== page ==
Alyssia Kirkhart

Author of Adult & Young Adult Romance

Sunday, September 25, 2016

The Business of Writing: The Heartbreak of Being Let Down


Before I start this post, I want to make a quick disclaimer: I do not believe every consignment plan between merchant and vendor is bogus. In fact, I am sure there are many artists who have a fantastic, honest relationship with the store-owner or manager who has agreed to sell your product(s) in their store and split a percentage of the profits with you. This is merely my personal experience.

When I released my fourth novel, I knew this journey would be different. Not only because this series is young adult fantasy romance, but also because I'd reinvented myself a little, chosen a pseudonym, accepted that I would (hopefully) be gaining an entirely new readership in addition to the amazing readers I already have. I wanted to have a more firm grasp on my business as an indie author. Branch out a little. Do more book signings. See my novel on numerous bookshelves across the country or, at least, within my area.

I ordered author swag -- posters, notebooks, bookmarks. I did the whole social media bit, which helped and continues to help build the excitement of a new release. And I also shopped local booksellers, set up meetings with store owners, put on my best smile, and requested they carry my new novel on their shelves. It's a lot of work, promoting oneself, especially as an introvert, but I knew it was necessary. If I wanted people to read my book, I needed it to be seen in as many locations as possible, not just online.

At the beginning of the summer, a local bookstore hosted a book signing for a fellow author (and friend), which was very successful. Great area, beautiful shop, snacks, amazing author swag, smiling faces. People were buying up her book like crazy. I was so--and still am--very happy for her. She introduced me to the owner as a talented author (swoon!) and the owner, in turn, showed interest in putting on the same show for me. A solid week or two of promotion, the book signing, my book would be right up front, posters in the windows, a link to buy an autographed copy on the company website...To say I was excited would've been putting it lightly.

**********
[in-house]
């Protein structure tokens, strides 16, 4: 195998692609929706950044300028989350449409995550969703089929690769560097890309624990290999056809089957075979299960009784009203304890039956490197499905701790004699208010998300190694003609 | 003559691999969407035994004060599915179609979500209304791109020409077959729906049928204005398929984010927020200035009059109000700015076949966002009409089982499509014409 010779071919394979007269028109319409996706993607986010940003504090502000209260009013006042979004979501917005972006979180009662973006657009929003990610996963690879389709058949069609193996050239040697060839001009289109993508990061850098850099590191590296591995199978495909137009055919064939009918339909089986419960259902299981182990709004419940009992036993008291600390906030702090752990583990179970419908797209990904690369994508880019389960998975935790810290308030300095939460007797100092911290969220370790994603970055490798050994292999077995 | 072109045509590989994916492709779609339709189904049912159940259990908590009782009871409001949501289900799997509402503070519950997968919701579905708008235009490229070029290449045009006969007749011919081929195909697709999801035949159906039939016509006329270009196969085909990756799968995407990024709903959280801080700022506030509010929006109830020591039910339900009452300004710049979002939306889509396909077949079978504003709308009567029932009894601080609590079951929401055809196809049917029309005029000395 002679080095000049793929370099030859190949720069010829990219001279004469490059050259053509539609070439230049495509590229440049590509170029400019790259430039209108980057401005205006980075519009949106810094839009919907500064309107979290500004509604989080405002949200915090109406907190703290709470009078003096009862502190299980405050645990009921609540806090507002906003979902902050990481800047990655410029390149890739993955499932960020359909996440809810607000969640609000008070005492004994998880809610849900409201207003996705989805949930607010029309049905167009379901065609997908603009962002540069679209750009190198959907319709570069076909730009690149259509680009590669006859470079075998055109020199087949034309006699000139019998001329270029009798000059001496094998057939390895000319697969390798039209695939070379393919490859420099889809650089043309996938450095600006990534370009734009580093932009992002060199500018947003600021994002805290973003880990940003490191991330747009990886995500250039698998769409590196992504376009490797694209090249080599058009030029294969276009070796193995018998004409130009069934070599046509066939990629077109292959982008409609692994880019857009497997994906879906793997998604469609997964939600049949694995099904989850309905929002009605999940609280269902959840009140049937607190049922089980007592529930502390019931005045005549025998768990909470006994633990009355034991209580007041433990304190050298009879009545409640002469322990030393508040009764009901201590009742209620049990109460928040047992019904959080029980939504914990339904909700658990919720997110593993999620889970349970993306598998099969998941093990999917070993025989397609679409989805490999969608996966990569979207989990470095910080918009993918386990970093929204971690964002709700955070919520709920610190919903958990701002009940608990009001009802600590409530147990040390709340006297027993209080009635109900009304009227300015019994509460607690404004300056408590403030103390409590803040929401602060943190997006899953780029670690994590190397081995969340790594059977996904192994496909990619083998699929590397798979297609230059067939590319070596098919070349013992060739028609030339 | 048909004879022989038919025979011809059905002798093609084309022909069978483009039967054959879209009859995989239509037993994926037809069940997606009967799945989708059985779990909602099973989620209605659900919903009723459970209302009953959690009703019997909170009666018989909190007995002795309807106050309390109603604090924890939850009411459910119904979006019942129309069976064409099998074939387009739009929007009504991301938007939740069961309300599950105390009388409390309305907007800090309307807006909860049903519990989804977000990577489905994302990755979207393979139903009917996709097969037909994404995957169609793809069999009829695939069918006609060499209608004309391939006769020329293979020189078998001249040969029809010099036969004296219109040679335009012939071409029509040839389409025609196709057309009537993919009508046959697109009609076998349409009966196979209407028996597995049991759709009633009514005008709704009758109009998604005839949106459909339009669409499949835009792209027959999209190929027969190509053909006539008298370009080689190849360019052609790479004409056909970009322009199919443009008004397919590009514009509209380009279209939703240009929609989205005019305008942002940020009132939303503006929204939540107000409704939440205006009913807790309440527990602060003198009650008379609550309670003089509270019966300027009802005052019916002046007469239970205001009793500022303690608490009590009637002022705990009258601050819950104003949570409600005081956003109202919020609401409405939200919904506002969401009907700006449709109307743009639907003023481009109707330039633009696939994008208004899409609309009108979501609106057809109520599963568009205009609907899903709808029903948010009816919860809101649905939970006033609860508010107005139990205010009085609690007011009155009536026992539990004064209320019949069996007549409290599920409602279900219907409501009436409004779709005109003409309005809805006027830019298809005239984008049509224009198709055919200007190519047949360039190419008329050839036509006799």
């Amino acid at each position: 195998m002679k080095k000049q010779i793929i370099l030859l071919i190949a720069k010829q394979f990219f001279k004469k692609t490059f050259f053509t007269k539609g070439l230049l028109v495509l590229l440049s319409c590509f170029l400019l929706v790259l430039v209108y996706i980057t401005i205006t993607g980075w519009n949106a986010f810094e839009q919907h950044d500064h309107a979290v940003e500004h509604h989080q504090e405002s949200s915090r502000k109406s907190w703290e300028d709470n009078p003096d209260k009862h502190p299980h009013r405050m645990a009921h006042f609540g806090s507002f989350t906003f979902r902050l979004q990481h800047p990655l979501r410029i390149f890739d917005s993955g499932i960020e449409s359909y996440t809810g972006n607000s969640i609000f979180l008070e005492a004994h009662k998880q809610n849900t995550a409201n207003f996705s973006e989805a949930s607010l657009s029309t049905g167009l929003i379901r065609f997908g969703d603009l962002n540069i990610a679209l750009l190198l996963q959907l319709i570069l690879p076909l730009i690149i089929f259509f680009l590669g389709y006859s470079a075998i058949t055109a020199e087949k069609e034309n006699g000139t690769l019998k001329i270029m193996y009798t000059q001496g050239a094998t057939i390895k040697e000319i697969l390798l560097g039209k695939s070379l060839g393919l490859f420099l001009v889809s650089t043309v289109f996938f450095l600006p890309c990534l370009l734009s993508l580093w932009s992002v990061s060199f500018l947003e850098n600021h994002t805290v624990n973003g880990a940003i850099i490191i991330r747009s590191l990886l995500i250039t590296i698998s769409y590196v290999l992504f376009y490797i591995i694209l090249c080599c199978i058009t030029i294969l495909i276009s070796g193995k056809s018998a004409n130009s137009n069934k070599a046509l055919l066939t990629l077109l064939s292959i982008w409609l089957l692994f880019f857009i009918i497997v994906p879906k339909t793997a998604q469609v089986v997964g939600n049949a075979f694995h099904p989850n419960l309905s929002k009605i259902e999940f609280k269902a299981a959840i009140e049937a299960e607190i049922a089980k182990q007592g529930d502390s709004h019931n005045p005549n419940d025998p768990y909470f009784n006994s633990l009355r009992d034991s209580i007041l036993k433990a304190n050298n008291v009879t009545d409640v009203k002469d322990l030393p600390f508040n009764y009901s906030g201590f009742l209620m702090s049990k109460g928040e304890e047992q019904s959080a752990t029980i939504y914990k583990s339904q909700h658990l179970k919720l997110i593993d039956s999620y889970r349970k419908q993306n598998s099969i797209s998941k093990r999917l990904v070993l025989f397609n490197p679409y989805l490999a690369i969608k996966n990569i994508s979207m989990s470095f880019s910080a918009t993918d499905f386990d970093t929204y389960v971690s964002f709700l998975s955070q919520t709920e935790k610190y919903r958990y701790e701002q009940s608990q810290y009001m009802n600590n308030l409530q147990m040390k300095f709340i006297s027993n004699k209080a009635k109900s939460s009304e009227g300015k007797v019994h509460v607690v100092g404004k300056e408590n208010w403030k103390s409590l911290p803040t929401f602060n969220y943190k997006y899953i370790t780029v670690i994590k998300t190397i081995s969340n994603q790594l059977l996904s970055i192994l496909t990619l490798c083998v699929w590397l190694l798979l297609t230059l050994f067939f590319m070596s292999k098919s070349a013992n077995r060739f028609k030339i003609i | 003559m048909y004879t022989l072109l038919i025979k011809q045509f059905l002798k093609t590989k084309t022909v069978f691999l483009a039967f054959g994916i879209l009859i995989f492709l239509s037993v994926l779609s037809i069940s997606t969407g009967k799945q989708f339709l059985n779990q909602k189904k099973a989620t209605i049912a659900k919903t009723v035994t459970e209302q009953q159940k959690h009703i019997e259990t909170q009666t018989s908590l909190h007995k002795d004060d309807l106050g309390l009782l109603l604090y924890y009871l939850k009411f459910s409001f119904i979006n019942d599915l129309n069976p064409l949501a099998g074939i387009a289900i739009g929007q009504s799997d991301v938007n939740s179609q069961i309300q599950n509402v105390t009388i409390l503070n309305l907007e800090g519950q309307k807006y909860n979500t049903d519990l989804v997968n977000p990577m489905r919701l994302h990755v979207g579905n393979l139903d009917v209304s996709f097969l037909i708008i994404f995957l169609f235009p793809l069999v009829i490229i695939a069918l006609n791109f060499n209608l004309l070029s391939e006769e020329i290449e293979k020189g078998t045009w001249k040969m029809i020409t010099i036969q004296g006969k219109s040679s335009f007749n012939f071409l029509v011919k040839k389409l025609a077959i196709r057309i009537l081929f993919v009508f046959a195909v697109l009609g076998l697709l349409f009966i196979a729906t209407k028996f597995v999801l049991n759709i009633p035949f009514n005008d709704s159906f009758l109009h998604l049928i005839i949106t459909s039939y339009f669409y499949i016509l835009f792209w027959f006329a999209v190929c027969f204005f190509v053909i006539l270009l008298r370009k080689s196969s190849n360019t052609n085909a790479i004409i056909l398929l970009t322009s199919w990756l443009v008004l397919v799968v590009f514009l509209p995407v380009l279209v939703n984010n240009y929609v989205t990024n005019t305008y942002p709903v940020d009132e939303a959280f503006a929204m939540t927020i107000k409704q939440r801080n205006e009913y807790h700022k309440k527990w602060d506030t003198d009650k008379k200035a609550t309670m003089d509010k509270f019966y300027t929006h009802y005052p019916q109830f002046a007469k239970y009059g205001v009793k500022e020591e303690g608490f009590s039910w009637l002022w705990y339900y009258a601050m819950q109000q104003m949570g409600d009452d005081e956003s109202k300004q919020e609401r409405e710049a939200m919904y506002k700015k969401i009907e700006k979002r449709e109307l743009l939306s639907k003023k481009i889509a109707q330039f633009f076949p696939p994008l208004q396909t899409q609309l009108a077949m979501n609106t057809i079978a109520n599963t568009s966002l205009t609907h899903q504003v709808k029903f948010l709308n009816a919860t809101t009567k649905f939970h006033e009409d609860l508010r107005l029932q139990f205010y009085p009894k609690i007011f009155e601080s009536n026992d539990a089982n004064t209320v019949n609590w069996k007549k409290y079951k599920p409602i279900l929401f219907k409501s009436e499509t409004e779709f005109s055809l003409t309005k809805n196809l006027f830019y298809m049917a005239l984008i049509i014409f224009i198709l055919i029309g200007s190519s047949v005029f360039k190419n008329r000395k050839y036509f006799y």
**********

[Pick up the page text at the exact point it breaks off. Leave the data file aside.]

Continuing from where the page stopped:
In that moment, I felt like J.K. Rowling.

I signed a contract -- 70/30, like Amazon -- as well as spent almost $400 on a promotional product that was wholly unique to the shop AND to my novel. While that may not seem like a lot of money, it was more than I had ever spent at one time for one book (besides ordering copies). But, I thought, I was making a business decision. Surely it would pay off, and I'd earn that money back in no time. 

The book never when up on the website. Posters (posters I'd paid an artist to design and so ordered at my expense) were dropped off, but remained in their tight cardboard tube. Advertisement for the signing, promised at least two weeks before the event, was not displayed in the window. On the day of, three people showed up to my book signing--all of whom I know personally. I felt like a small child who had eaten all her dinner and, though she was promised dessert, was told there was never dessert in the first place. Don't misunderstand: I am grateful for the support I received. Those three know firsthand what it's like to be in the awkward position of sitting behind a table, hoping someone--ANYONE--will at least stop and say, "hi," much less buy your book.